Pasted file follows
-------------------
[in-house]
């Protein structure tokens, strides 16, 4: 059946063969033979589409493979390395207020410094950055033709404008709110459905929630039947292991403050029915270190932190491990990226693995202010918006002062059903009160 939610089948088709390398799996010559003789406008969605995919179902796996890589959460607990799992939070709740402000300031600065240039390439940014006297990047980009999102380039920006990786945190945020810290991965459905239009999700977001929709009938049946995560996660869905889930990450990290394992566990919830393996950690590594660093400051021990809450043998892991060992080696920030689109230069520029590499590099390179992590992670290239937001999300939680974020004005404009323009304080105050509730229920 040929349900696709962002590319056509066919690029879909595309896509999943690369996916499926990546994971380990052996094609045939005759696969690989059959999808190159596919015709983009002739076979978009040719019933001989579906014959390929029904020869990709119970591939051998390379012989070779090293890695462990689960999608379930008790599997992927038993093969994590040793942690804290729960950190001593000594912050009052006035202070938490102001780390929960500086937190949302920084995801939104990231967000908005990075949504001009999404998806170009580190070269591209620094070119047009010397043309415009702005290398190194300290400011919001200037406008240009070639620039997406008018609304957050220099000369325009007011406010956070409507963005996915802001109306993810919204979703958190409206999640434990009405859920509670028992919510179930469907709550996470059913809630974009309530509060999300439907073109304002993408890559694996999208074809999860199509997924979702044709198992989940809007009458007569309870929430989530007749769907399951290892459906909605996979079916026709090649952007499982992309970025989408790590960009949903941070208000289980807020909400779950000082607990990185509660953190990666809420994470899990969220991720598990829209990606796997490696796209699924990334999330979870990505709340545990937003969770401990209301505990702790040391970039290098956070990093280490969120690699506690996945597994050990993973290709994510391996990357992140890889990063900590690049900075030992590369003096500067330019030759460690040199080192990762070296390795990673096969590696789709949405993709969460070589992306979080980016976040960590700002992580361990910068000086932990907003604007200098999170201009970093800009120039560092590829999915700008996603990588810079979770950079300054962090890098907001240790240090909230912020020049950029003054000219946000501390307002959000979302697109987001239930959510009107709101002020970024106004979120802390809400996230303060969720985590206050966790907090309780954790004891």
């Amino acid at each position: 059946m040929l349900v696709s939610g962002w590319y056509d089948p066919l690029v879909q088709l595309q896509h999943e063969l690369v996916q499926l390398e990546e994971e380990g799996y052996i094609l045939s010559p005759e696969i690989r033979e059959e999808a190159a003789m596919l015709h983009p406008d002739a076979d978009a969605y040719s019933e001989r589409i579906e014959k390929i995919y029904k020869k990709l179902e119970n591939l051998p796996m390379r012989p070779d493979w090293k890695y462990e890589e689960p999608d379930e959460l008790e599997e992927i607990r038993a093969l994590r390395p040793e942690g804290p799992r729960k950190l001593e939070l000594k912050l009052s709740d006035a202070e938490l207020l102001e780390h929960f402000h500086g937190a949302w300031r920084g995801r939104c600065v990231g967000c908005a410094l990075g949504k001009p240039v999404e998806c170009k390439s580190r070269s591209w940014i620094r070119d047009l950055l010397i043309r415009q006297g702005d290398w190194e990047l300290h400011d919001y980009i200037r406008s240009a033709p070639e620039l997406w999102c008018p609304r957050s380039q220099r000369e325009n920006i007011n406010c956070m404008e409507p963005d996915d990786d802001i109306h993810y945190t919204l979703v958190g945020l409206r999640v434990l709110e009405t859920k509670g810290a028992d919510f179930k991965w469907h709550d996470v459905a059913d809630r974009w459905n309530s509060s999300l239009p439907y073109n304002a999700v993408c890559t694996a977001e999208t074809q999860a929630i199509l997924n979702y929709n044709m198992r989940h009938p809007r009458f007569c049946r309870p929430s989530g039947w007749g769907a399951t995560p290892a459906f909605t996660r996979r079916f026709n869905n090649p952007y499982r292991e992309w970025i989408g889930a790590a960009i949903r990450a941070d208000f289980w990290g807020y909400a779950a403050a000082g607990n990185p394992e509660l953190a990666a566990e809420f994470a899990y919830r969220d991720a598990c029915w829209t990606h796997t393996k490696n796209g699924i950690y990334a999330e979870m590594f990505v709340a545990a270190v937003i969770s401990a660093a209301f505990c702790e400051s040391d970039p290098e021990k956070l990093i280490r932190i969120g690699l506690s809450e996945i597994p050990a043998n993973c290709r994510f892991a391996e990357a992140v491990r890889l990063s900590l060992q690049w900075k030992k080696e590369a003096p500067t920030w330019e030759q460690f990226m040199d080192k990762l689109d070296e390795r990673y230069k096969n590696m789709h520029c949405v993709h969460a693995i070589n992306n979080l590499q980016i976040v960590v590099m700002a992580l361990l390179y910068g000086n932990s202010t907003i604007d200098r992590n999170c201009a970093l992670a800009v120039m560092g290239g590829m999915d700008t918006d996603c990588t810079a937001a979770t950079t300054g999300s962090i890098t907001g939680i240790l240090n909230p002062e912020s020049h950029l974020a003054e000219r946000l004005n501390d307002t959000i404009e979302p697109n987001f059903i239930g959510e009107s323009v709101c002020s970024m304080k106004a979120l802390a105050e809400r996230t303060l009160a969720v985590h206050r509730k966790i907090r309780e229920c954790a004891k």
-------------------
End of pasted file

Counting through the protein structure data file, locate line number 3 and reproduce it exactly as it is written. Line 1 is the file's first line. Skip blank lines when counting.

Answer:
């Amino acid at each position: 059946m040929l349900v696709s939610g962002w590319y056509d089948p066919l690029v879909q088709l595309q896509h999943e063969l690369v996916q499926l390398e990546e994971e380990g799996y052996i094609l045939s010559p005759e696969i690989r033979e059959e999808a190159a003789m596919l015709h983009p406008d002739a076979d978009a969605y040719s019933e001989r589409i579906e014959k390929i995919y029904k020869k990709l179902e119970n591939l051998p796996m390379r012989p070779d493979w090293k890695y462990e890589e689960p999608d379930e959460l008790e599997e992927i607990r038993a093969l994590r390395p040793e942690g804290p799992r729960k950190l001593e939070l000594k912050l009052s709740d006035a202070e938490l207020l102001e780390h929960f402000h500086g937190a949302w300031r920084g995801r939104c600065v990231g967000c908005a410094l990075g949504k001009p240039v999404e998806c170009k390439s580190r070269s591209w940014i620094r070119d047009l950055l010397i043309r415009q006297g702005d290398w190194e990047l300290h400011d919001y980009i200037r406008s240009a033709p070639e620039l997406w999102c008018p609304r957050s380039q220099r000369e325009n920006i007011n406010c956070m404008e409507p963005d996915d990786d802001i109306h993810y945190t919204l979703v958190g945020l409206r999640v434990l709110e009405t859920k509670g810290a028992d919510f179930k991965w469907h709550d996470v459905a059913d809630r974009w459905n309530s509060s999300l239009p439907y073109n304002a999700v993408c890559t694996a977001e999208t074809q999860a929630i199509l997924n979702y929709n044709m198992r989940h009938p809007r009458f007569c049946r309870p929430s989530g039947w007749g769907a399951t995560p290892a459906f909605t996660r996979r079916f026709n869905n090649p952007y499982r292991e992309w970025i989408g889930a790590a960009i949903r990450a941070d208000f289980w990290g807020y909400a779950a403050a000082g607990n990185p394992e509660l953190a990666a566990e809420f994470a899990y919830r969220d991720a598990c029915w829209t990606h796997t393996k490696n796209g699924i950690y990334a999330e979870m590594f990505v709340a545990a270190v937003i969770s401990a660093a209301f505990c702790e400051s040391d970039p290098e021990k956070l990093i280490r932190i969120g690699l506690s809450e996945i597994p050990a043998n993973c290709r994510f892991a391996e990357a992140v491990r890889l990063s900590l060992q690049w900075k030992k080696e590369a003096p500067t920030w330019e030759q460690f990226m040199d080192k990762l689109d070296e390795r990673y230069k096969n590696m789709h520029c949405v993709h969460a693995i070589n992306n979080l590499q980016i976040v960590v590099m700002a992580l361990l390179y910068g000086n932990s202010t907003i604007d200098r992590n999170c201009a970093l992670a800009v120039m560092g290239g590829m999915d700008t918006d996603c990588t810079a937001a979770t950079t300054g999300s962090i890098t907001g939680i240790l240090n909230p002062e912020s020049h950029l974020a003054e000219r946000l004005n501390d307002t959000i404009e979302p697109n987001f059903i239930g959510e009107s323009v709101c002020s970024m304080k106004a979120l802390a105050e809400r996230t303060l009160a969720v985590h206050r509730k966790i907090r309780e229920c954790a004891k």